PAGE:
The early 1970s. William Miller is 15-years old and an aspiring rock journalist. He gets a job writing for Rolling Stone magazine. His first assignment: tour with the band Stillwater and write about the experience. Miller will get to see what goes on behind the scenes in a famous band, including the moments when things fall apart. Moreover, for him, it will be a period of new experiences and finding himself.Written by
At the beginning of the film, right when the 'vinyl records' credit comes up, you can hear a record player needle land on a record. There is a bit of fuzz, and the music kicks in. See more »
The extended 'bootleg cut' version available on DVD features 39 minutes of additional footage, bringing the running time at 162 minutes. This version is actually titled 'Untitled' and has a title card as such in Cameron Crowe's handwriting. See more »
An Excellent Original Insight Into The 70's Rock Scene... With Dazzling Performances.
There was a time in the US rock circuit before music videos and online marketing. That was the time when several little-known bands toured all over the country... accompanied mostly by drugs and groupies. Writer-director Cameron Crowe takes us to that infamous scene of sex, drugs and rock n' roll in the 1970's with this semi-autobiographical work, which is not only equipped with his brilliant direction and screenplay, but also by decent performances by some relatively lesser-known actors.
Here the introduction of a not-too-famous band, an imaginary one called Stillwater, was important. In that sense, Stillwater is a perfect work by Crowe... with a volatile relationship between the vocalist and the guitarist, with a noncompetent manager and everything that comes with. There were also the groupies, who became a matter of substance in Crowe's point of view. But the most extraordinary thing that Crowe did is the image of himself as a 15-year-old writing prodigy, rock journalist William Miller. The viewers watch the movie through Miller's eyes. The character is extremely well-designed and reserved by Crowe. Miller's the one who becomes able to attach all the parts into a complete movie alone.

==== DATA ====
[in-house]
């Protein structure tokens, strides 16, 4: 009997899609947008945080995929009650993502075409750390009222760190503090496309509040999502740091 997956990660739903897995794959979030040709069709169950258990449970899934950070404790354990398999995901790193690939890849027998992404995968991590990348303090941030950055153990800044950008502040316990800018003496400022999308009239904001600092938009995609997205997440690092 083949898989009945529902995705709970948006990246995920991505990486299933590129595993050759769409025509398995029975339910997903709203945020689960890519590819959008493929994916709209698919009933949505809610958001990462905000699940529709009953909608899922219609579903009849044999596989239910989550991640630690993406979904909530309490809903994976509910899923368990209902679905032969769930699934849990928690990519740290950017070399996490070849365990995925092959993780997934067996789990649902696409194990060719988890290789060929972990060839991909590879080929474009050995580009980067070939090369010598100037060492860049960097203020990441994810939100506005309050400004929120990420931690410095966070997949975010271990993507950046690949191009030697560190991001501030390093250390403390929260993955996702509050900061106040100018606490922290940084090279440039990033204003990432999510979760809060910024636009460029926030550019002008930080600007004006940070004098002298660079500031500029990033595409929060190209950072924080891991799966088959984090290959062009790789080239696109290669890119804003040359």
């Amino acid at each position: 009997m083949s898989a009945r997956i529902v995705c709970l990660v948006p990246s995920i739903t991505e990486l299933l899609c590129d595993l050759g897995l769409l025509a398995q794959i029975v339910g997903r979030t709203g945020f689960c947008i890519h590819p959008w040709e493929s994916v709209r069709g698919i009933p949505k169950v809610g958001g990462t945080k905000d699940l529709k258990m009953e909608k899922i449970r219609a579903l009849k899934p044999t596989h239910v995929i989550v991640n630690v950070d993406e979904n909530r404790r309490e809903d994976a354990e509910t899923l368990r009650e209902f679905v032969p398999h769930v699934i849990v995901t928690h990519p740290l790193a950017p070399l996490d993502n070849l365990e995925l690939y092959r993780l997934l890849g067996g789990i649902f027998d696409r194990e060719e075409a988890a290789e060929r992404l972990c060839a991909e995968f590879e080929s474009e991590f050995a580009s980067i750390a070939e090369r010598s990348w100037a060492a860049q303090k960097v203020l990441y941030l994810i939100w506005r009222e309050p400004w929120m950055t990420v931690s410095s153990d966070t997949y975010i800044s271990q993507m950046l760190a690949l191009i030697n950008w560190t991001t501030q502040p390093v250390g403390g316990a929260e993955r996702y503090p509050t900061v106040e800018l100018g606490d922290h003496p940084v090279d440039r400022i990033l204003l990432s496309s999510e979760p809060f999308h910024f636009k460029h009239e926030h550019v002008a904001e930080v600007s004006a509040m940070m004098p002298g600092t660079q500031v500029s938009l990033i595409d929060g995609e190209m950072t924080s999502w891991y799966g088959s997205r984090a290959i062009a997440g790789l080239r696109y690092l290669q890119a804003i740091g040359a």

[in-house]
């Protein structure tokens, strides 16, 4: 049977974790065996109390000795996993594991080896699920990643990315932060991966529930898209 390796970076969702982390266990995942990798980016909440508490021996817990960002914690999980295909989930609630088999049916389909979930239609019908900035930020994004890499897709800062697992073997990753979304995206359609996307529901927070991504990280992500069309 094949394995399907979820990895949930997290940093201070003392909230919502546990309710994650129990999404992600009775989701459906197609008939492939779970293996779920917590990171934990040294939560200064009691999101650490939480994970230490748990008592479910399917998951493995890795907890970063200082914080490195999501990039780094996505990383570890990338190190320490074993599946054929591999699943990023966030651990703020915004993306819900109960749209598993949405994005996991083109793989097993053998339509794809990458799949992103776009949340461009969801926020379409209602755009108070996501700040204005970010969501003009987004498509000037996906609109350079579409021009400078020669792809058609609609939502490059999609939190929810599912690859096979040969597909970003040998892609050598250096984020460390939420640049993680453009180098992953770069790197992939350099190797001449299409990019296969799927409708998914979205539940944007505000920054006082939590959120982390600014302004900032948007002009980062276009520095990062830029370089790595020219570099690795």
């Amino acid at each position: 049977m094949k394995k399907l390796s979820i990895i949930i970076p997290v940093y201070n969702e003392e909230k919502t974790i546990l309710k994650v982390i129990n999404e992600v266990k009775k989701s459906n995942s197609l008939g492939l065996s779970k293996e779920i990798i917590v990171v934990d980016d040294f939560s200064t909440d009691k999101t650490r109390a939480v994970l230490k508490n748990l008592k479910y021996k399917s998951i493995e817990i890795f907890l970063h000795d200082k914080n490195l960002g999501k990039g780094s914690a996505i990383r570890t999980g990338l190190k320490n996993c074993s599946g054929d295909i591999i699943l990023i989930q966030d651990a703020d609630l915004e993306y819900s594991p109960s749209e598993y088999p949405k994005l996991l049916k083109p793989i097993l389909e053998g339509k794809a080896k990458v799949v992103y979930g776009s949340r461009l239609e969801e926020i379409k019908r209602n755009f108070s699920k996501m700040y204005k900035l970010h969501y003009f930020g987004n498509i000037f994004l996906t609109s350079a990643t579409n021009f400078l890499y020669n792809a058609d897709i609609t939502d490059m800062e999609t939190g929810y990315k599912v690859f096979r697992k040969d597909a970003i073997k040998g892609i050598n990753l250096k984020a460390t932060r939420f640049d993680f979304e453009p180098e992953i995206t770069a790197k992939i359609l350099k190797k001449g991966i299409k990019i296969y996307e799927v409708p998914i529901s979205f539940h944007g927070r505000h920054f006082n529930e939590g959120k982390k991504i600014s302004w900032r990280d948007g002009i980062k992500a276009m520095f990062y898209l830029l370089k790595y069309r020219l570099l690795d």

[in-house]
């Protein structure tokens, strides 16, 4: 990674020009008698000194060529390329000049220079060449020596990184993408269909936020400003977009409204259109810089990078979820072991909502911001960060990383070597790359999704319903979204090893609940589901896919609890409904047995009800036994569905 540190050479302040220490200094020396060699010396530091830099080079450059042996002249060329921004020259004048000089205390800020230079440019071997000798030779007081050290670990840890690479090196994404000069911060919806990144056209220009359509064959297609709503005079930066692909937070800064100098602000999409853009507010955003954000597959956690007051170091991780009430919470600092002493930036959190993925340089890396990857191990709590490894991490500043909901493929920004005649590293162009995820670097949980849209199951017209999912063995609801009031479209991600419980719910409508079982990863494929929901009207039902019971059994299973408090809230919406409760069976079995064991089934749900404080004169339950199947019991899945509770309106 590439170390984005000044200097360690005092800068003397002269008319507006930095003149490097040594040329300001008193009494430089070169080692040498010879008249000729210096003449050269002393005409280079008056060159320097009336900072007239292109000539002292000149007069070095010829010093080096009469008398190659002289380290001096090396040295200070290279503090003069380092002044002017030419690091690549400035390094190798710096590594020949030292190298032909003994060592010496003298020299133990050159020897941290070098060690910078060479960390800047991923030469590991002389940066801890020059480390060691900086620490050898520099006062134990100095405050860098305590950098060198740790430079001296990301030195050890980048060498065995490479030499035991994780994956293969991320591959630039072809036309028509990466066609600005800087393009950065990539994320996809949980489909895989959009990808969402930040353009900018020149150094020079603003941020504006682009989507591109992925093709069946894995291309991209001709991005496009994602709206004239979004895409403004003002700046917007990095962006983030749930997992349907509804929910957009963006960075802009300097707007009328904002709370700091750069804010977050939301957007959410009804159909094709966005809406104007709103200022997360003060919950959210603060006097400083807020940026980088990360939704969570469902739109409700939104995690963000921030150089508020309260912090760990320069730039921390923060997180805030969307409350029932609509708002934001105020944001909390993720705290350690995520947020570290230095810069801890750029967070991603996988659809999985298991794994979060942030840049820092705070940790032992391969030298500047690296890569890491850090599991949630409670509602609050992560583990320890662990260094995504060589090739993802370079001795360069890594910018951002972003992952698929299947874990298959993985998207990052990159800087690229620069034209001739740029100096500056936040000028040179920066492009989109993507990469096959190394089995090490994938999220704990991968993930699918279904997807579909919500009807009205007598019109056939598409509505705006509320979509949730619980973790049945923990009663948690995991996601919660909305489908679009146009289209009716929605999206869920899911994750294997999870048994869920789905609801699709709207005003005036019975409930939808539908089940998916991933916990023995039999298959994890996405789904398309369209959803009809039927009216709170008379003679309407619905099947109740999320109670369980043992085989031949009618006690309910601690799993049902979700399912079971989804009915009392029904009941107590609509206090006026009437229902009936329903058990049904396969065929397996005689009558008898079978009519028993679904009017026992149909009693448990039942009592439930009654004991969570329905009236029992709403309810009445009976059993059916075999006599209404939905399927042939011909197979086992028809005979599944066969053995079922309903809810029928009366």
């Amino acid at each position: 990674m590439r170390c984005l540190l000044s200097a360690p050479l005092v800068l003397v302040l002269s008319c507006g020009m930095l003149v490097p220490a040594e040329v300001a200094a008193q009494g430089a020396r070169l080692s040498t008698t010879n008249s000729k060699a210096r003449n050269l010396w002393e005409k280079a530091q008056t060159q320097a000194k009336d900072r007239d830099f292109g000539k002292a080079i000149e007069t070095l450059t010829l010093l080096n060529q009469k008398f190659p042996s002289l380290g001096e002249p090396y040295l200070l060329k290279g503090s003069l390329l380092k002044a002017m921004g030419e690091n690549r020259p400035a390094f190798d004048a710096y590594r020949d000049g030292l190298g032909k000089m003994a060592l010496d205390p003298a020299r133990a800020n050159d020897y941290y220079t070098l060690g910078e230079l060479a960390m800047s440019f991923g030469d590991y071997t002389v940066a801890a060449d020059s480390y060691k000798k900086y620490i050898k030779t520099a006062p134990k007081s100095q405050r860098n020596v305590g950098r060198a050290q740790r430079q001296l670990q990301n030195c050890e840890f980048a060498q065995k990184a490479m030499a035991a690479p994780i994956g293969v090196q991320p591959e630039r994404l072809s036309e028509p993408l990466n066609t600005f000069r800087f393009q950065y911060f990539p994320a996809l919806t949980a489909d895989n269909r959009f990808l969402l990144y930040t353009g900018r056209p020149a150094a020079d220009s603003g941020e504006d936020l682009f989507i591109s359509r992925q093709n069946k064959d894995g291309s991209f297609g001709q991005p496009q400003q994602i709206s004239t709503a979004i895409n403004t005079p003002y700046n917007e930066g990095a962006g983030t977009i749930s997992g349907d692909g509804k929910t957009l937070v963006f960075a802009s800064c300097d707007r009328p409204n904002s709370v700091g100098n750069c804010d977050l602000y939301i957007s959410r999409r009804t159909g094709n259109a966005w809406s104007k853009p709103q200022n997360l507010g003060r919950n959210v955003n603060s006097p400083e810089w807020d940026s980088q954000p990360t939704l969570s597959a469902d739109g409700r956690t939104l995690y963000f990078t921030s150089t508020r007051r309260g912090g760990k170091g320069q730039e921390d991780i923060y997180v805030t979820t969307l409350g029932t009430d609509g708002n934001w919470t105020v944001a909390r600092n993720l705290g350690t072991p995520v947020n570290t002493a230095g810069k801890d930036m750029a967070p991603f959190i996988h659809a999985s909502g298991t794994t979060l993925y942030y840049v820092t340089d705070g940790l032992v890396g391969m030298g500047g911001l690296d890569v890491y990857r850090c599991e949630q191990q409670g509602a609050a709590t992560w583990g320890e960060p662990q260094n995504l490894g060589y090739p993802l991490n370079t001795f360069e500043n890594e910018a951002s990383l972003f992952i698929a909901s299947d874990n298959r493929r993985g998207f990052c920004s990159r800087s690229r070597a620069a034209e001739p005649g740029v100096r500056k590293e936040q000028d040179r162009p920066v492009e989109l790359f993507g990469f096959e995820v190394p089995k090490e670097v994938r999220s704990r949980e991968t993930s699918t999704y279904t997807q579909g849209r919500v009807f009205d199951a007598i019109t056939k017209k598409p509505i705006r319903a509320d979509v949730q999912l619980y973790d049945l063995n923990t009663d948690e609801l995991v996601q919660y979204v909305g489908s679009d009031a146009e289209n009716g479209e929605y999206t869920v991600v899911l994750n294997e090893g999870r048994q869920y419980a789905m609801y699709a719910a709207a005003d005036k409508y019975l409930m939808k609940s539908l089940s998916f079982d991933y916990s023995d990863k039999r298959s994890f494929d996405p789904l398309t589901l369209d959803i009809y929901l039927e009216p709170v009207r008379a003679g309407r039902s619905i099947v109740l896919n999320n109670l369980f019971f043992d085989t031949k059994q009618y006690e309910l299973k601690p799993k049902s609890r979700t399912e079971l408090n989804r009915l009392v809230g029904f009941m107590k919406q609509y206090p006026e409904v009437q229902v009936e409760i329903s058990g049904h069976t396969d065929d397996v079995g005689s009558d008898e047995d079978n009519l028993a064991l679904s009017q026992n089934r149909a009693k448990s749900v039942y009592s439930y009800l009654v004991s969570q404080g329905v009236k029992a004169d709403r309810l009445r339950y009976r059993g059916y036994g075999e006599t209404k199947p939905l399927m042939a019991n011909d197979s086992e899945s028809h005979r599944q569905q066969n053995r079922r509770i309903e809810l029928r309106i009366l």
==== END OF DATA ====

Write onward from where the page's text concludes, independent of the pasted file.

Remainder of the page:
Billy Crudup was probably the best among the actors as guitarist Russell Hammond. It's true his role was not a tough one, but he's the one who made it look so easy. Young Kate Hudson, as Penny Lane, is perfect and very adorable. She showed her potentials in this movie which seemed even better than her mother, Goldie Hawn. All she needs are decent roles in future. The other actors, namely Jason Lee as vocalist Jeff, Frances McDormand as Williams's over-protective mother and the other band-aids (with Oscar-winner Anna Paquin) performed also quite well. And newcomer Patrick Fugit, as Miller himself, is really brilliant. Gaining more screen time than anyone else, it was a tough test for Fugit and it is all praises for him.
The soundtrack was very good with some fine original songs. There may be some minor flaws in the movie, like some unnecessary sequences, but all over this is a quite masterful work... a feast for the mind and soul, both for a hard rock n' roll fan and for casual viewers.
89 of 106 people found this review helpful.
Was this review helpful to you?
| Report this